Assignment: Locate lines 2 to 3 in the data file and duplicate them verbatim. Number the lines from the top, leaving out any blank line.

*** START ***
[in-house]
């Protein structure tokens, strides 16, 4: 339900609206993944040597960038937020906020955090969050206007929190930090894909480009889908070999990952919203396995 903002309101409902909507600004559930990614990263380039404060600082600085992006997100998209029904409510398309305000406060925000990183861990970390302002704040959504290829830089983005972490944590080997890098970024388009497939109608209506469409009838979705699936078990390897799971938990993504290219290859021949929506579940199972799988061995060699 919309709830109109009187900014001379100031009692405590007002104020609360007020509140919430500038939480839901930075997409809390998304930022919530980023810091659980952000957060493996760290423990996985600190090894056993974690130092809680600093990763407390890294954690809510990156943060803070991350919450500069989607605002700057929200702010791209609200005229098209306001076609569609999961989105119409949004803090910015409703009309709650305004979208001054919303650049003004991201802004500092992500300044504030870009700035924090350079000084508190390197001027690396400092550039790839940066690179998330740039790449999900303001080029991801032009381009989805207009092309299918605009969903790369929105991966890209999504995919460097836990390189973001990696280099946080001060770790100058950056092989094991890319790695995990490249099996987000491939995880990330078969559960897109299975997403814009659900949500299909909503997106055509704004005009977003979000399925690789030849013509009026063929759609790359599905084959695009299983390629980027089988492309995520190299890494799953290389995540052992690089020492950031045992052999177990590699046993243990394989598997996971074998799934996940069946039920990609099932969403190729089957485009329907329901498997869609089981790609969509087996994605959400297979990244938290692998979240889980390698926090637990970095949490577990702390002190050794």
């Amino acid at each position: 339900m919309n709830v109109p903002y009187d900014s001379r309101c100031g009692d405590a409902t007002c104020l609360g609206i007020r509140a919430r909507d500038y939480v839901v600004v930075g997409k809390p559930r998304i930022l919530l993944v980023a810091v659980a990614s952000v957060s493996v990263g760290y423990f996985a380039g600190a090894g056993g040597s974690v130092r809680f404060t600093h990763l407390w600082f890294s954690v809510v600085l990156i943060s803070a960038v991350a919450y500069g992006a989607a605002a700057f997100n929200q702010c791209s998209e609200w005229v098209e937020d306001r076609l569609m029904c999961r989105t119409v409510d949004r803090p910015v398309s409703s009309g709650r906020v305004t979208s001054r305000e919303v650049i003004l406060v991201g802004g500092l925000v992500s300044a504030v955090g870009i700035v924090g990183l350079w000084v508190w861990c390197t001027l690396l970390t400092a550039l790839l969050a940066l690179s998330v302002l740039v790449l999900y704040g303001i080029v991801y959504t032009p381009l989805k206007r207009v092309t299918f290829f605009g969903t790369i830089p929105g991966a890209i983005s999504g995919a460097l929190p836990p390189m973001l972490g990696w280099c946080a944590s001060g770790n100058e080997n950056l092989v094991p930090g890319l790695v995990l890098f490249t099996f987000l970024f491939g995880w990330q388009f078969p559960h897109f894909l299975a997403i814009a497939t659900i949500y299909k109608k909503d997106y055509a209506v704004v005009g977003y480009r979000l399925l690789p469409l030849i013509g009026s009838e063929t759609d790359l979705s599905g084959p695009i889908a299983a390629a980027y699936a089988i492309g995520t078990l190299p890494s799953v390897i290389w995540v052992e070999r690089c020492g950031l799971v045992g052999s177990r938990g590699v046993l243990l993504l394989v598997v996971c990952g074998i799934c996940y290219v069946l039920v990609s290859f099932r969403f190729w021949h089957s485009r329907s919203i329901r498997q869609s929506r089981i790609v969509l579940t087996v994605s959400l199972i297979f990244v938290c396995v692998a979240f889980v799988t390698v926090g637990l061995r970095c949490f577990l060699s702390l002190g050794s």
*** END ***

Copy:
């Protein structure tokens, strides 16, 4: 339900609206993944040597960038937020906020955090969050206007929190930090894909480009889908070999990952919203396995 903002309101409902909507600004559930990614990263380039404060600082600085992006997100998209029904409510398309305000406060925000990183861990970390302002704040959504290829830089983005972490944590080997890098970024388009497939109608209506469409009838979705699936078990390897799971938990993504290219290859021949929506579940199972799988061995060699 919309709830109109009187900014001379100031009692405590007002104020609360007020509140919430500038939480839901930075997409809390998304930022919530980023810091659980952000957060493996760290423990996985600190090894056993974690130092809680600093990763407390890294954690809510990156943060803070991350919450500069989607605002700057929200702010791209609200005229098209306001076609569609999961989105119409949004803090910015409703009309709650305004979208001054919303650049003004991201802004500092992500300044504030870009700035924090350079000084508190390197001027690396400092550039790839940066690179998330740039790449999900303001080029991801032009381009989805207009092309299918605009969903790369929105991966890209999504995919460097836990390189973001990696280099946080001060770790100058950056092989094991890319790695995990490249099996987000491939995880990330078969559960897109299975997403814009659900949500299909909503997106055509704004005009977003979000399925690789030849013509009026063929759609790359599905084959695009299983390629980027089988492309995520190299890494799953290389995540052992690089020492950031045992052999177990590699046993243990394989598997996971074998799934996940069946039920990609099932969403190729089957485009329907329901498997869609089981790609969509087996994605959400297979990244938290692998979240889980390698926090637990970095949490577990702390002190050794």
């Amino acid at each position: 339900m919309n709830v109109p903002y009187d900014s001379r309101c100031g009692d405590a409902t007002c104020l609360g609206i007020r509140a919430r909507d500038y939480v839901v600004v930075g997409k809390p559930r998304i930022l919530l993944v980023a810091v659980a990614s952000v957060s493996v990263g760290y423990f996985a380039g600190a090894g056993g040597s974690v130092r809680f404060t600093h990763l407390w600082f890294s954690v809510v600085l990156i943060s803070a960038v991350a919450y500069g992006a989607a605002a700057f997100n929200q702010c791209s998209e609200w005229v098209e937020d306001r076609l569609m029904c999961r989105t119409v409510d949004r803090p910015v398309s409703s009309g709650r906020v305004t979208s001054r305000e919303v650049i003004l406060v991201g802004g500092l925000v992500s300044a504030v955090g870009i700035v924090g990183l350079w000084v508190w861990c390197t001027l690396l970390t400092a550039l790839l969050a940066l690179s998330v302002l740039v790449l999900y704040g303001i080029v991801y959504t032009p381009l989805k206007r207009v092309t299918f290829f605009g969903t790369i830089p929105g991966a890209i983005s999504g995919a460097l929190p836990p390189m973001l972490g990696w280099c946080a944590s001060g770790n100058e080997n950056l092989v094991p930090g890319l790695v995990l890098f490249t099996f987000l970024f491939g995880w990330q388009f078969p559960h897109f894909l299975a997403i814009a497939t659900i949500y299909k109608k909503d997106y055509a209506v704004v005009g977003y480009r979000l399925l690789p469409l030849i013509g009026s009838e063929t759609d790359l979705s599905g084959p695009i889908a299983a390629a980027y699936a089988i492309g995520t078990l190299p890494s799953v390897i290389w995540v052992e070999r690089c020492g950031l799971v045992g052999s177990r938990g590699v046993l243990l993504l394989v598997v996971c990952g074998i799934c996940y290219v069946l039920v990609s290859f099932r969403f190729w021949h089957s485009r329907s919203i329901r498997q869609s929506r089981i790609v969509l579940t087996v994605s959400l199972i297979f990244v938290c396995v692998a979240f889980v799988t390698v926090g637990l061995r970095c949490f577990l060699s702390l002190g050794s």